Background: Sarcopenia risk factors are poorly understood.
Methods: This study examines sarcopenia prevalence and risk factors in community-dwelling men (694) and women (1006) aged 55-98 years (mean=73) who attended a 1988-1992 Rancho Bernardo Study clinic visit. Height, weight, muscle strength, fat-free mass (FFM), fat mass by bioelectric impedance analysis, and grip strength were measured; alcohol and medication use, smoking, and physical activity were ascertained.
Results: Mean FFM was 43.5 kg for women and 61.7 kg for men. Sarcopenia, defined as FFM of > or =2.0 standard deviations below the gender-specific mean of a young reference population, was present in 6.0% overall. Prevalence increased dramatically from 4% of men and 3% of women aged 70-75 to 16% of men and 13% of women aged 85 and older. Both men and women with sarcopenia had a significantly lower fat mass and body mass index than those without sarcopenia. Men with sarcopenia were twice as likely to have fallen in the past year compared with those without sarcopenia. Grip strength, but not quadriceps strength, was lower in men and women with sarcopenia. Physically active women were about half as likely to have sarcopenia, but no association was found in men. Few men and women were current smokers, but they were more likely to have sarcopenia. Comorbidities (heart disease, diabetes, pulmonary disease, arthritis, cancer) and medications (thyroid hormones, corticosteroids, and hormone replacement therapy) were not associated with sarcopenia.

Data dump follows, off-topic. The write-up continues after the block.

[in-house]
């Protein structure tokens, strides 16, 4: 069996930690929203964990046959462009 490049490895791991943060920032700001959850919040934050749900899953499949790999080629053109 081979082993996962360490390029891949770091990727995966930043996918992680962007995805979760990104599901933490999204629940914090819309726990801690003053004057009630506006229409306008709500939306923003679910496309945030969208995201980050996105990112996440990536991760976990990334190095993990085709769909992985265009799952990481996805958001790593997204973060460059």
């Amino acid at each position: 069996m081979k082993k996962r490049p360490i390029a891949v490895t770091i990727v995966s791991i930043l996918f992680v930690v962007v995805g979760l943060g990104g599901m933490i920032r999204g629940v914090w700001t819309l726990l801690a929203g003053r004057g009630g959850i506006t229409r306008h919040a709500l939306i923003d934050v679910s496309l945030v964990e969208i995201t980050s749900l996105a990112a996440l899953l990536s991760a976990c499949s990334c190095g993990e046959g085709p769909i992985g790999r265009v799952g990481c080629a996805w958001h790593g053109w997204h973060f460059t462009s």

Conclusions: Sarcopenia increases with age. This study also identified lack of physical activity and current smoking as reversible risk factors for sarcopenia.